Limits of Documents
A typical programmer’s experience with traditional requirements is working from a document written in dry, formal language, that describes a desired software system. By studying this document, s/he gradually builds a mental model that guides the development of an executable software system. The requirements document acts as both means of communication and data storage (preserving evidence of the request). When you put yourself in the place of this programmer there are several flaws with the use of documents as a communication medium that you are likely to encounter. Documents are selective and unidirectional; they may also be ambiguous, vague and conceal gaps.
Documents are a one-way communication medium; information flows from author to reader. There is no opportunity for the reader to ask questions, offer ideas and insights. The author may try to anticipate questions but cannot realistically be expected to address everything and in an attempt to cover everything, a concise abstraction may be lost in a forest of pages.
A programmer working from a document is likely to find parts of the document difficult to understand. This may be due to poor choice of words by the author or lack of reader’s background knowledge. How does that programmer get to the bottom of the intended meaning? In a corporate context, s/he may not have met the author and the normal channel for questions will be correspondence via email, which takes time. If working under time-pressure a programmer may make their own conclusion about the intended meaning to avoid delays. Getting answers to questions takes time but guessing the answer can lead to developing the wrong software system.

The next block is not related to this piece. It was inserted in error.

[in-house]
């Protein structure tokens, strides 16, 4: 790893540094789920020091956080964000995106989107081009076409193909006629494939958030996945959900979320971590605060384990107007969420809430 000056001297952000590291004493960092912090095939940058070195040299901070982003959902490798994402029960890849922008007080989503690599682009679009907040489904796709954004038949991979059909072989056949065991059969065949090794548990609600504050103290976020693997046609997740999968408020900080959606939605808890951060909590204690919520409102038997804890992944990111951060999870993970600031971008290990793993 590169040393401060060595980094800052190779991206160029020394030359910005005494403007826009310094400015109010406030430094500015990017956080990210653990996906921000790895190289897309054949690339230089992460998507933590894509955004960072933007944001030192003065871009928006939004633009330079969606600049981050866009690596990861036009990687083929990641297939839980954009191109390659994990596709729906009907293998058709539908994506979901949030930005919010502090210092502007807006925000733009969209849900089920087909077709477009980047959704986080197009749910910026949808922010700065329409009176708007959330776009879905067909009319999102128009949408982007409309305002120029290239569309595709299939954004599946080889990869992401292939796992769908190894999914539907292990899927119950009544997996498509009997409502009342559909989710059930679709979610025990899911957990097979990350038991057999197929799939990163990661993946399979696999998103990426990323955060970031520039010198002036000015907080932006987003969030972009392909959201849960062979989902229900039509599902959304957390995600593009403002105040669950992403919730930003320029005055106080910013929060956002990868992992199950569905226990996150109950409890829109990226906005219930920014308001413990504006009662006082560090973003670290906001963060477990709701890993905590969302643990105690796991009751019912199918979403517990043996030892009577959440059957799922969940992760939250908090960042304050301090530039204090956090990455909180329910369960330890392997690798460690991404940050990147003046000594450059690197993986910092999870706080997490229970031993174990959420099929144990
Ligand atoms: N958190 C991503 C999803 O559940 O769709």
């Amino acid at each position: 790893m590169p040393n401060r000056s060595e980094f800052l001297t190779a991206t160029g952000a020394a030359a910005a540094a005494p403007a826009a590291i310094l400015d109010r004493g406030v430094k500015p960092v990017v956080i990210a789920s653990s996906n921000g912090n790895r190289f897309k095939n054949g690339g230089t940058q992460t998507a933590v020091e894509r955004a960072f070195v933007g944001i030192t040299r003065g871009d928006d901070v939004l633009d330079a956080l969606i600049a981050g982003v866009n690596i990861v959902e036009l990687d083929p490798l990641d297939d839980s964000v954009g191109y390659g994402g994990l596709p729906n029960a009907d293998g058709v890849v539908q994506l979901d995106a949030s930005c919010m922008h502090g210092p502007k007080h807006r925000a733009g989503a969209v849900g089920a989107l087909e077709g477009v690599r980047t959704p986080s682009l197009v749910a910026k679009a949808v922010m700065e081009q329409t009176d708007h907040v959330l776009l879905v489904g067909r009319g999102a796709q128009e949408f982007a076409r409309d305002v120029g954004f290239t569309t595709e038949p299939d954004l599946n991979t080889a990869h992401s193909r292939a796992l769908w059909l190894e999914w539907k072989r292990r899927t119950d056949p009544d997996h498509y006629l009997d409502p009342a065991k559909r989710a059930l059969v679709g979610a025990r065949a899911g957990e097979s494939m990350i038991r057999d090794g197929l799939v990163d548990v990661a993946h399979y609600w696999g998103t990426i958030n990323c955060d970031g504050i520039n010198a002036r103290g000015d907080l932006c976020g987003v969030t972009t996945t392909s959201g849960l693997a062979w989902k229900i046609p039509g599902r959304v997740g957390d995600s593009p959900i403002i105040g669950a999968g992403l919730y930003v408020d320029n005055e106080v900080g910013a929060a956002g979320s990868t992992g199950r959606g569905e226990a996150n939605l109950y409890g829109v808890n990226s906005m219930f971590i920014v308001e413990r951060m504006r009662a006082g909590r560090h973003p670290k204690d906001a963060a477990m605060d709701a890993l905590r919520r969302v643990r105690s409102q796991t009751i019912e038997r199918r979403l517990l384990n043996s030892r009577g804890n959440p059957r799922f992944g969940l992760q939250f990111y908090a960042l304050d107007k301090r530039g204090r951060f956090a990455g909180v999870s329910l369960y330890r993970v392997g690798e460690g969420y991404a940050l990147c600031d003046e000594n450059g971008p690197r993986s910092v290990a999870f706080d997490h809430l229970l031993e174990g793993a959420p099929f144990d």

From the author’s perspective, there is likely to be a delay between writing a document and receiving questions from readers. Any gaps spotted by readers will require the author to update the document. Documents take effort to maintain with significant ceremony to sign-off each new draft. This makes it possible for documents to fall out of step with current agreed working understanding of system requirements.
The author writes from their personal perspective on the system under development and naturally makes assumptions about the background knowledge of the readers. Requirements documents often describe what is required rather than why – outlining a desired solution rather than explaining the problem space. Little is said about the needs of the users and business context surrounding the system development. Following traditional development process it is assumed that the programmer does not need to know this information because requirements are chosen purely on business grounds. The job of the programmer is limited to the technical implementation of a system rather than contributing ideas on how to achieve business benefits. However, during the implementation many micro-level decisions will be made by the programmer, an awareness of the system context could help with these.